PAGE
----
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Spray and Pray – The Base Coat

I kicked off a discussion about the hit and hope nature of employee engagement surveys. In summary it’s about why ask so many questions? Are our business leaders that far out of touch that they need to quiz us to that depth?

Jonathan Wilson offered some useful views which I share with you here:

Detailed social surveying produces at least three emotionally satisfying illusions. First is the illusion of activity. Just investing in the survey and getting everyone to complete it is a real activity that engages everyone and takes a lot of time. A survey of 50 questions will probably take a mean of 30-45 minutes to read, answer and submit. In a company of 100,000 people, if 80% respond that means it will takes about 28 person years, or more than £500,000 just to complete, before the costs of processing it.

The second is the illusion of precision. Few people read the small print that shows that any survey is a rough plus or minus estimate with distortions built in. Few surveys will claim retest reliability more than within 5%, 95% of the time. Because they include some percentages, which they choose to show to two or more decimal places, people are misled into thinking they are accurate to two decimal places. Can you measure your own attitude to two decimal places? So do you think they can measure thousands of peoples’ more accurately?

The illusion of precision leads to the illusions of tangibility, grasp and control. We think things we can measure are more ‘real’ than things we find harder to measure. We think we have a better grasp of them and can control them, or at least measure them again.

Other dangerous illusions include a mistaken belief in linearity, that the difference between 4 and 3 is the same as the difference between 5 and 4. On an attitudinal scale of 5, those two differences are huge, the difference between indifference, interest and passionate engagement.
I suggest that every manager should learn and be licensed in statistical literacy before being allowed to take or influence decisions based on survey responses – or anything else actually!

Statistics offer real insights, but rarely answers. Understanding them helps you see the questions better. The challenge is to meaningfully respond to the questions and the challenges they raise. What do you think?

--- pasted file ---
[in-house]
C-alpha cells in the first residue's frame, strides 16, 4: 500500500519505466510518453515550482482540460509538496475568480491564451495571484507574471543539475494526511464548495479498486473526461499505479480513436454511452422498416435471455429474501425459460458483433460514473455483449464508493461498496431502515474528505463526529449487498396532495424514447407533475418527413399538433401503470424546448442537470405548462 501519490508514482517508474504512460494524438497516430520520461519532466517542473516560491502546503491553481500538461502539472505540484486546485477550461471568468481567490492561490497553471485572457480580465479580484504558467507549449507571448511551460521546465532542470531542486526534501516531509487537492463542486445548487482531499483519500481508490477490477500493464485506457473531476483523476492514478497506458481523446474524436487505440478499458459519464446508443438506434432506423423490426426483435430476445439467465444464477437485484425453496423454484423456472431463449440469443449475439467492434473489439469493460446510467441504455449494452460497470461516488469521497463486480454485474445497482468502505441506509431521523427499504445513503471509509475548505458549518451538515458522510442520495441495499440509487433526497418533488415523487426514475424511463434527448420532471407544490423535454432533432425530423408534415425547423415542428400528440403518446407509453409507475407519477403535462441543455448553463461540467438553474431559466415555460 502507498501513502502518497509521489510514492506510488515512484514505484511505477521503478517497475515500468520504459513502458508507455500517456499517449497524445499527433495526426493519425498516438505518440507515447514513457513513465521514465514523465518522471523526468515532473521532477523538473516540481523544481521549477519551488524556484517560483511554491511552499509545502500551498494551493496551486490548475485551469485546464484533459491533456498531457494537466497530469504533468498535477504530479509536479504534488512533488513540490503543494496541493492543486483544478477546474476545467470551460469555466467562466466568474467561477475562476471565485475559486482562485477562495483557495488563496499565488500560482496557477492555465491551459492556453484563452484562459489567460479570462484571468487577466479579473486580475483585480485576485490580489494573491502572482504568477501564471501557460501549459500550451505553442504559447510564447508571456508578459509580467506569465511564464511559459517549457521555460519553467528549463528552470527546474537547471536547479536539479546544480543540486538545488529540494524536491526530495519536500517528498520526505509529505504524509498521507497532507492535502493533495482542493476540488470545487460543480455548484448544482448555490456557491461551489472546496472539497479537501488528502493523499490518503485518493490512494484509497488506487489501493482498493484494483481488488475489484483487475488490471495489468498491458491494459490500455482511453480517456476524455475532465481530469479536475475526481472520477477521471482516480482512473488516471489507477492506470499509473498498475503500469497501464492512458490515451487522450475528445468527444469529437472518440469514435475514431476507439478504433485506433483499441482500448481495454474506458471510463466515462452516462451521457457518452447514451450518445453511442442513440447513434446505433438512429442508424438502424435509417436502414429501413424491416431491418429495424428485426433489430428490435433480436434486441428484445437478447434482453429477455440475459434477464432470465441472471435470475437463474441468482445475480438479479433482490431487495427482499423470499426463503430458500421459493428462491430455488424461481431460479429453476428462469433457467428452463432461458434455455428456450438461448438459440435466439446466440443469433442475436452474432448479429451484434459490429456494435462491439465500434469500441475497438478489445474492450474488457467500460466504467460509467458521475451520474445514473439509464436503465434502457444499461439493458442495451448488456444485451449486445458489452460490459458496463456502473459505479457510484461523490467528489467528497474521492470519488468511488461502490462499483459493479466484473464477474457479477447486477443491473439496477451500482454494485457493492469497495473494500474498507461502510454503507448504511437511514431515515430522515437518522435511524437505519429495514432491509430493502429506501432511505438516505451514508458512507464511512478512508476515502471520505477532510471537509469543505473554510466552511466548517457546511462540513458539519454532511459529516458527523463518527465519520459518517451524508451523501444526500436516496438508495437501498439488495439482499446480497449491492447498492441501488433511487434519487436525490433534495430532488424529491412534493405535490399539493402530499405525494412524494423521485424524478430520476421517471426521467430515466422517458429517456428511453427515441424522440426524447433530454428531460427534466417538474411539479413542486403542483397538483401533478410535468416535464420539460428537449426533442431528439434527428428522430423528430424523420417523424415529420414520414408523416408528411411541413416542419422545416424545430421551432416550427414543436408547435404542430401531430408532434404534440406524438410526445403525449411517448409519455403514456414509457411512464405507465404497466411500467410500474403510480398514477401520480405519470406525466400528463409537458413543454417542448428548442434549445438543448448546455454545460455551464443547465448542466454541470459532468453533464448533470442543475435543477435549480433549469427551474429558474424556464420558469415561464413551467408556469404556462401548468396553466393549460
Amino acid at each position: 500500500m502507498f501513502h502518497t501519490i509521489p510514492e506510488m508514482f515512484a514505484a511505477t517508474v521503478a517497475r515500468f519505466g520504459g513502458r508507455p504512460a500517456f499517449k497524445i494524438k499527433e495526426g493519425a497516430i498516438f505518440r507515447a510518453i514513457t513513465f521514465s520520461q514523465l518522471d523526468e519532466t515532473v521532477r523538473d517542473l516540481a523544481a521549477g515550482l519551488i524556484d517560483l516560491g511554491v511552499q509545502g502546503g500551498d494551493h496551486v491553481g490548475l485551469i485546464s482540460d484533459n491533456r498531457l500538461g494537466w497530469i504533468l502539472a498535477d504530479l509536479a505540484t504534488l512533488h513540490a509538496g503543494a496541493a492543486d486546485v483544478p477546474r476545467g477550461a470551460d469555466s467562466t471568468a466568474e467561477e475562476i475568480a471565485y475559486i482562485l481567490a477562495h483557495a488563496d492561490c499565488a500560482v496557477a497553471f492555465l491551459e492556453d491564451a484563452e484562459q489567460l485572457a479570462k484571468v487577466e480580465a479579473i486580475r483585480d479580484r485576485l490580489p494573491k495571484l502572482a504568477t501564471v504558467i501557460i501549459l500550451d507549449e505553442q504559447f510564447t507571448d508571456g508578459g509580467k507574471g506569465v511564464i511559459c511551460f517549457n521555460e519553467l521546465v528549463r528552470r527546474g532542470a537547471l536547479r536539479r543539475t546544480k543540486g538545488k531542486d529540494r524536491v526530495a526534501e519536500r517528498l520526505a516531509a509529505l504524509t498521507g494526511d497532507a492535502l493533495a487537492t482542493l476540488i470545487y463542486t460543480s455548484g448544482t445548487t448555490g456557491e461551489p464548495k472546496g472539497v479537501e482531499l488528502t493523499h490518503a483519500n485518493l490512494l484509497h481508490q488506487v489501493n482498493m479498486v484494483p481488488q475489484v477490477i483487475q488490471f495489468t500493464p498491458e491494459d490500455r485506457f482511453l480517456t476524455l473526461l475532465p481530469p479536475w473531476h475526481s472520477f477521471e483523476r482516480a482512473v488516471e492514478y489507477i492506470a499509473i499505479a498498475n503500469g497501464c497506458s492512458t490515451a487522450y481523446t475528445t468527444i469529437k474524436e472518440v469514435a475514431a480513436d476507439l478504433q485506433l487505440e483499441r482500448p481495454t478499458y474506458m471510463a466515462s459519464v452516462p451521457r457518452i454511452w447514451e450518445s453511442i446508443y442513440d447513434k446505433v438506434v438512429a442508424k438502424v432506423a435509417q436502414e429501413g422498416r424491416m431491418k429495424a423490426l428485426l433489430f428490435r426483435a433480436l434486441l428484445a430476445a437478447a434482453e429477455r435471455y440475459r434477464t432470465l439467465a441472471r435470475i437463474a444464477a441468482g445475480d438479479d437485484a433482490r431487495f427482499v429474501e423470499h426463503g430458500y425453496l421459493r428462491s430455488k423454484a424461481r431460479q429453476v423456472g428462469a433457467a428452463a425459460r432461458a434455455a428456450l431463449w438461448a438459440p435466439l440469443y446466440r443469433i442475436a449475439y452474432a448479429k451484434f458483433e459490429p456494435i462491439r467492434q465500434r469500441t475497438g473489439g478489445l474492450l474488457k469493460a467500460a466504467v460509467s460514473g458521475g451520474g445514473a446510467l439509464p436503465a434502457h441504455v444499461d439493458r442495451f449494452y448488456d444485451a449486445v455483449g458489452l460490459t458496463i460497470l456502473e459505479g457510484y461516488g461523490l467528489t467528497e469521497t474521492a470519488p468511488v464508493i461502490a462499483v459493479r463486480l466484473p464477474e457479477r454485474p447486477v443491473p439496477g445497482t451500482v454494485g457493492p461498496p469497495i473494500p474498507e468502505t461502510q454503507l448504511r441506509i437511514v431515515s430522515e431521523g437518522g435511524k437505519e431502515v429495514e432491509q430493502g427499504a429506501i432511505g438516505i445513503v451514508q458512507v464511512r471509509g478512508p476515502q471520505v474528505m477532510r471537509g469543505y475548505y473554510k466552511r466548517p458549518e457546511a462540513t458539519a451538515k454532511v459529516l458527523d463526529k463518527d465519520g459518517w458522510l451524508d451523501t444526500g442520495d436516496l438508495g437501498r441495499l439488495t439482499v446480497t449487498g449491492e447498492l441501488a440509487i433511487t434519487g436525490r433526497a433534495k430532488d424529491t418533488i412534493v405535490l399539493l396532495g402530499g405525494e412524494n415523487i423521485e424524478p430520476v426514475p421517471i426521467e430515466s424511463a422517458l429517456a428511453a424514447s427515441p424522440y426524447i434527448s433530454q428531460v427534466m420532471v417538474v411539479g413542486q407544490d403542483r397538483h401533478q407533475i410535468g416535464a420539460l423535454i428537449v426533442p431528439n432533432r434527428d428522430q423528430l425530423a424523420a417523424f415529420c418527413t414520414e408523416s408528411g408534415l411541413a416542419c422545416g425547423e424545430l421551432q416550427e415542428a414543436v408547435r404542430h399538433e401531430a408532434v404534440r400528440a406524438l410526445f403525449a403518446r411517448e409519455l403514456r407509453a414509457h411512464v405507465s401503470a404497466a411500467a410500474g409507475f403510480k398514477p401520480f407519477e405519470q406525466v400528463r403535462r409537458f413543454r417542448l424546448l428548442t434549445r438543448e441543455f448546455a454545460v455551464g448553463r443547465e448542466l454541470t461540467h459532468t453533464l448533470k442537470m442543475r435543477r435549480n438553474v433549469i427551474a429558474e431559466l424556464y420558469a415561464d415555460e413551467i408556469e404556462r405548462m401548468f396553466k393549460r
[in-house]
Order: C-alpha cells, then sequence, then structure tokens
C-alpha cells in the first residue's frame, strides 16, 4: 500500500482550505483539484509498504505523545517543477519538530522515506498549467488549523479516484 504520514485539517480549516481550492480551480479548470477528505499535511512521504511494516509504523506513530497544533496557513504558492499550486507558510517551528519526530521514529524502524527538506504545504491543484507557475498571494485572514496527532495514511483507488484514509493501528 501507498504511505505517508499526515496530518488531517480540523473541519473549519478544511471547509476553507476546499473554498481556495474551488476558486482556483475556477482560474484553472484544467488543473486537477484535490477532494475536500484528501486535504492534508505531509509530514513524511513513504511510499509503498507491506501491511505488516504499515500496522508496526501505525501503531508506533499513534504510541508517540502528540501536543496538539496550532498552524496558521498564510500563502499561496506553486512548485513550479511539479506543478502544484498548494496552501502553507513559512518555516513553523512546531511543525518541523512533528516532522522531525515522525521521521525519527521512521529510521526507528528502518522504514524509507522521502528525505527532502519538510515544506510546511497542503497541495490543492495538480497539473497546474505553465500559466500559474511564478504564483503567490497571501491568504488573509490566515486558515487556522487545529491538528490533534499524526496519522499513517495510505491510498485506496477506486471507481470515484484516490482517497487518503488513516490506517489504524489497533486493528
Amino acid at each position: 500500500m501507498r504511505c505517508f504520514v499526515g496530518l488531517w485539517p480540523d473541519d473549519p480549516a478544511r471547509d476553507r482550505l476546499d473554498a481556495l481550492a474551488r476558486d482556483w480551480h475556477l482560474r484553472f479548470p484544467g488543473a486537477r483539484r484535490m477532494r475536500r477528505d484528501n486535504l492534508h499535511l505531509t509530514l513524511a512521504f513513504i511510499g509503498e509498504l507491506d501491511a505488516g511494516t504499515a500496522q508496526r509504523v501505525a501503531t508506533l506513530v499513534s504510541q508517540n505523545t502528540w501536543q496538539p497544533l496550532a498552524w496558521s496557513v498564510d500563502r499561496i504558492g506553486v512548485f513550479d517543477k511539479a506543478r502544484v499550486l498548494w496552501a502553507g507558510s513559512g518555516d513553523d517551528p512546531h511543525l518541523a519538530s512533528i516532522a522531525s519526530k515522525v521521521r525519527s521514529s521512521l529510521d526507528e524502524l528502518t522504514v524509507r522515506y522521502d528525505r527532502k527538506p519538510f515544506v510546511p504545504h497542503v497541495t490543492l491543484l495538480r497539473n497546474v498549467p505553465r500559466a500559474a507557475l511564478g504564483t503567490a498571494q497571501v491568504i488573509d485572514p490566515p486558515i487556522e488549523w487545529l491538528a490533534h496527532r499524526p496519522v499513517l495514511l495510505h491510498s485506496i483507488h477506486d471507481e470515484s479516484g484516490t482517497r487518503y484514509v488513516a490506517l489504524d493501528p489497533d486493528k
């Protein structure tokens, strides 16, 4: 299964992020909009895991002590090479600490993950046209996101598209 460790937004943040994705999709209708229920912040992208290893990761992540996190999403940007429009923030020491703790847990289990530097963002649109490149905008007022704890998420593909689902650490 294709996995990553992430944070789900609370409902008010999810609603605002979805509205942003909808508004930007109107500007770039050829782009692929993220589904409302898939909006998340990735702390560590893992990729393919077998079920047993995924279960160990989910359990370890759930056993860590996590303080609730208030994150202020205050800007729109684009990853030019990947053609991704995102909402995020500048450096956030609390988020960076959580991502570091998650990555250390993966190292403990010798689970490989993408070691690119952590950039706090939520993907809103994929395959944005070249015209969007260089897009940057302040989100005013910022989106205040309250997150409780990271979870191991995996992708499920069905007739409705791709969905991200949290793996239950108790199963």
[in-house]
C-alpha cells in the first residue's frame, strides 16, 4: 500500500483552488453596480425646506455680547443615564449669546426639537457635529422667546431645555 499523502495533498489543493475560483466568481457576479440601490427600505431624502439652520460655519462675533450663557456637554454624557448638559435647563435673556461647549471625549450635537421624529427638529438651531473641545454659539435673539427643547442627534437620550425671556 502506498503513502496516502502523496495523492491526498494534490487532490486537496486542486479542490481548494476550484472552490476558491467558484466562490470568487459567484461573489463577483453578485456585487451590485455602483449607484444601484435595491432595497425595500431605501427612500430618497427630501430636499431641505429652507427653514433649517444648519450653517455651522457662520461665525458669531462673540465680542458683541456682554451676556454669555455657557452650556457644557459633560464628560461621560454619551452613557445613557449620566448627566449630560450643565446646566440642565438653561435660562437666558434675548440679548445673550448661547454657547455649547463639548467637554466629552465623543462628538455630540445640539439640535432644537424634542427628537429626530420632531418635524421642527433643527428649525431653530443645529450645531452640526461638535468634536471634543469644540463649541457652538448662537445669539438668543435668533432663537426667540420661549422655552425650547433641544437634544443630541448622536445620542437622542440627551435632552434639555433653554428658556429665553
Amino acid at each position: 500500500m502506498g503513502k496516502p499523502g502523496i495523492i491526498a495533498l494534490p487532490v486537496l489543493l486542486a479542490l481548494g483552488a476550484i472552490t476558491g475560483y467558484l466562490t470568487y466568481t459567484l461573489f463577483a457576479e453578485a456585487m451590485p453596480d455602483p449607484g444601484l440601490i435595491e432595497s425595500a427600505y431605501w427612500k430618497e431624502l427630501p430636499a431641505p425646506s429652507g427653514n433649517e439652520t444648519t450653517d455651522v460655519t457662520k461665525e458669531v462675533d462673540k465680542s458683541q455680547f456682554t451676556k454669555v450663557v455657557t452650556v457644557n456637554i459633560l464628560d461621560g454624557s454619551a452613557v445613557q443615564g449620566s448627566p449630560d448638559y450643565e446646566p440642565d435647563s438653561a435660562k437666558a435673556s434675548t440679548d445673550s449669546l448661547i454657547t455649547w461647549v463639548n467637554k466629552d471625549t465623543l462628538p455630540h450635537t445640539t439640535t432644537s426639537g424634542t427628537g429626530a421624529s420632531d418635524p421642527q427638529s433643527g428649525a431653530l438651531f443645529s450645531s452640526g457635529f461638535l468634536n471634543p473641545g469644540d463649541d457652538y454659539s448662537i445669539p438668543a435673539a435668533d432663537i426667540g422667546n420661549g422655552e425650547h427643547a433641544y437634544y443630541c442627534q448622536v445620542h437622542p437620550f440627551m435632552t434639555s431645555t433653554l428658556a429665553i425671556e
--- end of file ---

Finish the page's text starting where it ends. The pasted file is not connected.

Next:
I've had a terrible vision…

…it started when I was digesting the latest communication about the latest round of musical chairs where a few more chairs have been removed and the rest re-arranged in a neat “get a draw away from home” formation.

It had to do with shrinking pools – and the vision that flashed up was one I had seen on television in one of those fascinating nature programmes that both amaze and worry you.

There was a drought coming – the waters were receding, and in the deeper pools the shallower channels that connected them to the main flow were approaching dangerously low levels – effectively cutting them off.

Some of the cleverer little fish spotted what was happening, put on their metaphoric pumps and with a deft flick of their tails “legged” it across the channel in the style of Indiana Jones. They made it to a deeper pool and eventually out to the main stream – scary, but surprisingly invigorating!

The older, more “experienced” fish expected to “sit” it out in their old pond despite the diminishing amount of water (and therefore oxygen) and determined to carry on regardless. They accepted that it was good for those upstarts to leave and make more room for the serious boys in the good old pond.

The upstarts would never make it out there, if we lie still and don’t breathe too heavily we can stay here until it gets better and the new water comes in again and then we can carry on from where we were.

Guess what – the water levels continued to drop, the channels to the rest of the world dried up completely cutting them off, and the big fish got into more and more difficulty. They could no longer get out, nor could they all fit into the reducing water and had to fight it out amongst themselves to see who could get to the bottom of the pond fastest (and stay there) and therefore, literally, survive. The ones who couldn’t get to the bottom and stay there keeping their heads down out of sight, away from the sun’s heat, were slowly enduring an agonising death as they suffocated, which in turn was poisoning the pool and affecting everything in it, even those hiding out at the bottom.

Do we need to put our pumps on and get our little feet out there in the main stream and leave the overcrowded, big, but shrinking, pond?

Are we being poisoned by the stagnation in the big pond?

Perhaps I need to stop eating cheese just before I go to bed…